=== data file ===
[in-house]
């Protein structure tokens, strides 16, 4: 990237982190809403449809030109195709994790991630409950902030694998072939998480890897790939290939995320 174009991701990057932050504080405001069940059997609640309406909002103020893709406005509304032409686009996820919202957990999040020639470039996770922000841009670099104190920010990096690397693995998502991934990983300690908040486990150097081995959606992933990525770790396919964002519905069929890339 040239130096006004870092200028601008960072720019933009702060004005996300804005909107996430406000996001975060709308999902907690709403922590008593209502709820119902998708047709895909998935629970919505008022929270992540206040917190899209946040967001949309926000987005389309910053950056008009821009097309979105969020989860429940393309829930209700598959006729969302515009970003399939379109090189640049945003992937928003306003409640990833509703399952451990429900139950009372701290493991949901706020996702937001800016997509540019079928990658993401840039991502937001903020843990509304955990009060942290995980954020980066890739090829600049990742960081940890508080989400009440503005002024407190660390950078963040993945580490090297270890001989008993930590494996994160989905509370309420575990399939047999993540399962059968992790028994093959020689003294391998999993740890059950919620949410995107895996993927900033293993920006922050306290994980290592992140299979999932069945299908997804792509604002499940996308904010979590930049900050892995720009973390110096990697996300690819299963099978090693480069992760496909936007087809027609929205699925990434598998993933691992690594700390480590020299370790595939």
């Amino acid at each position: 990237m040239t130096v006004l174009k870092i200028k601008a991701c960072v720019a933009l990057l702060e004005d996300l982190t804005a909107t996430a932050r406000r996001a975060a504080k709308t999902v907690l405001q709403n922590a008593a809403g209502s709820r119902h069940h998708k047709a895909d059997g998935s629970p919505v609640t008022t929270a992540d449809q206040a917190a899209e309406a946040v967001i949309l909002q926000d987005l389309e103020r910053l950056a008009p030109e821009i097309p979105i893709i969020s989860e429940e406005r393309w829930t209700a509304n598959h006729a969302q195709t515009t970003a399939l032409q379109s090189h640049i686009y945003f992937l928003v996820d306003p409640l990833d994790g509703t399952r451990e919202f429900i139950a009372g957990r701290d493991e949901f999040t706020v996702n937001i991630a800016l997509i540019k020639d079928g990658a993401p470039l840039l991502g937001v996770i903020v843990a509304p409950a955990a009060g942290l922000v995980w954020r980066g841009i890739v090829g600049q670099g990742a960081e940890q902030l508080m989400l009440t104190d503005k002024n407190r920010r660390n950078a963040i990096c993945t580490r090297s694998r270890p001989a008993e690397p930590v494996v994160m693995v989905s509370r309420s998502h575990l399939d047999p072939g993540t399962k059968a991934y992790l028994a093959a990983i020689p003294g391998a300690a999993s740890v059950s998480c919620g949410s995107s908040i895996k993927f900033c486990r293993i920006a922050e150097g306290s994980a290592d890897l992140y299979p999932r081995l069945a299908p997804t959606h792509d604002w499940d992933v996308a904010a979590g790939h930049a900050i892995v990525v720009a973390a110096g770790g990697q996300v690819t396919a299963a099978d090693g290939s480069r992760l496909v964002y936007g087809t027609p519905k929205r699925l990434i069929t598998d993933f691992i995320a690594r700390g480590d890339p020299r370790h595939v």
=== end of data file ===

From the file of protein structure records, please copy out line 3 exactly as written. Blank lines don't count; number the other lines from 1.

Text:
């Amino acid at each position: 990237m040239t130096v006004l174009k870092i200028k601008a991701c960072v720019a933009l990057l702060e004005d996300l982190t804005a909107t996430a932050r406000r996001a975060a504080k709308t999902v907690l405001q709403n922590a008593a809403g209502s709820r119902h069940h998708k047709a895909d059997g998935s629970p919505v609640t008022t929270a992540d449809q206040a917190a899209e309406a946040v967001i949309l909002q926000d987005l389309e103020r910053l950056a008009p030109e821009i097309p979105i893709i969020s989860e429940e406005r393309w829930t209700a509304n598959h006729a969302q195709t515009t970003a399939l032409q379109s090189h640049i686009y945003f992937l928003v996820d306003p409640l990833d994790g509703t399952r451990e919202f429900i139950a009372g957990r701290d493991e949901f999040t706020v996702n937001i991630a800016l997509i540019k020639d079928g990658a993401p470039l840039l991502g937001v996770i903020v843990a509304p409950a955990a009060g942290l922000v995980w954020r980066g841009i890739v090829g600049q670099g990742a960081e940890q902030l508080m989400l009440t104190d503005k002024n407190r920010r660390n950078a963040i990096c993945t580490r090297s694998r270890p001989a008993e690397p930590v494996v994160m693995v989905s509370r309420s998502h575990l399939d047999p072939g993540t399962k059968a991934y992790l028994a093959a990983i020689p003294g391998a300690a999993s740890v059950s998480c919620g949410s995107s908040i895996k993927f900033c486990r293993i920006a922050e150097g306290s994980a290592d890897l992140y299979p999932r081995l069945a299908p997804t959606h792509d604002w499940d992933v996308a904010a979590g790939h930049a900050i892995v990525v720009a973390a110096g770790g990697q996300v690819t396919a299963a099978d090693g290939s480069r992760l496909v964002y936007g087809t027609p519905k929205r699925l990434i069929t598998d993933f691992i995320a690594r700390g480590d890339p020299r370790h595939v």